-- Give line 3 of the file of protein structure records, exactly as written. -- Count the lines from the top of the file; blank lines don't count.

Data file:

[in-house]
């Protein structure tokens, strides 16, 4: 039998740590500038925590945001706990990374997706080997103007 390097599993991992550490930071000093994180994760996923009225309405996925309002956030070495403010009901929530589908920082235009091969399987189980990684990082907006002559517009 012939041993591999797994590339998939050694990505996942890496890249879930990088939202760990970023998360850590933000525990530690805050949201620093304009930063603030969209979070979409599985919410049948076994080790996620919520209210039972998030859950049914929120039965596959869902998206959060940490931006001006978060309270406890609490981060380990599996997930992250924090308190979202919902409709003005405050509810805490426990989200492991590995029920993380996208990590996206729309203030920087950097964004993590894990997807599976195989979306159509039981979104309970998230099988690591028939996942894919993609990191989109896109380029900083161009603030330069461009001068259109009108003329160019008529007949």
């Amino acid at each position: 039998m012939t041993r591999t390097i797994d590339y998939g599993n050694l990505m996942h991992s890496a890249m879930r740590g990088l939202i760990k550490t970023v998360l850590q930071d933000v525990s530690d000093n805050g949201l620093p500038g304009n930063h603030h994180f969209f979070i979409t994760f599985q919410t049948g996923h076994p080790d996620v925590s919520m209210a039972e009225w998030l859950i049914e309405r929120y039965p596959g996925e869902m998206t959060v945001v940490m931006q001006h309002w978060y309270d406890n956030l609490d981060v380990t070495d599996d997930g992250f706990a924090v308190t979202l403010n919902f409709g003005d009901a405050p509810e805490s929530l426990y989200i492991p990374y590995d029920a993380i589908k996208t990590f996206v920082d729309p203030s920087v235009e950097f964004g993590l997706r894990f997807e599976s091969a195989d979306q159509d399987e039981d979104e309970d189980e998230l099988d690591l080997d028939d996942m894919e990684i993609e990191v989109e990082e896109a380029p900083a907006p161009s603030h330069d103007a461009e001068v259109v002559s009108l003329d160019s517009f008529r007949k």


């Amino acid at each position: 039998m012939t041993r591999t390097i797994d590339y998939g599993n050694l990505m996942h991992s890496a890249m879930r740590g990088l939202i760990k550490t970023v998360l850590q930071d933000v525990s530690d000093n805050g949201l620093p500038g304009n930063h603030h994180f969209f979070i979409t994760f599985q919410t049948g996923h076994p080790d996620v925590s919520m209210a039972e009225w998030l859950i049914e309405r929120y039965p596959g996925e869902m998206t959060v945001v940490m931006q001006h309002w978060y309270d406890n956030l609490d981060v380990t070495d599996d997930g992250f706990a924090v308190t979202l403010n919902f409709g003005d009901a405050p509810e805490s929530l426990y989200i492991p990374y590995d029920a993380i589908k996208t990590f996206v920082d729309p203030s920087v235009e950097f964004g993590l997706r894990f997807e599976s091969a195989d979306q159509d399987e039981d979104e309970d189980e998230l099988d690591l080997d028939d996942m894919e990684i993609e990191v989109e990082e896109a380029p900083a907006p161009s603030h330069d103007a461009e001068v259109v002559s009108l003329d160019s517009f008529r007949k």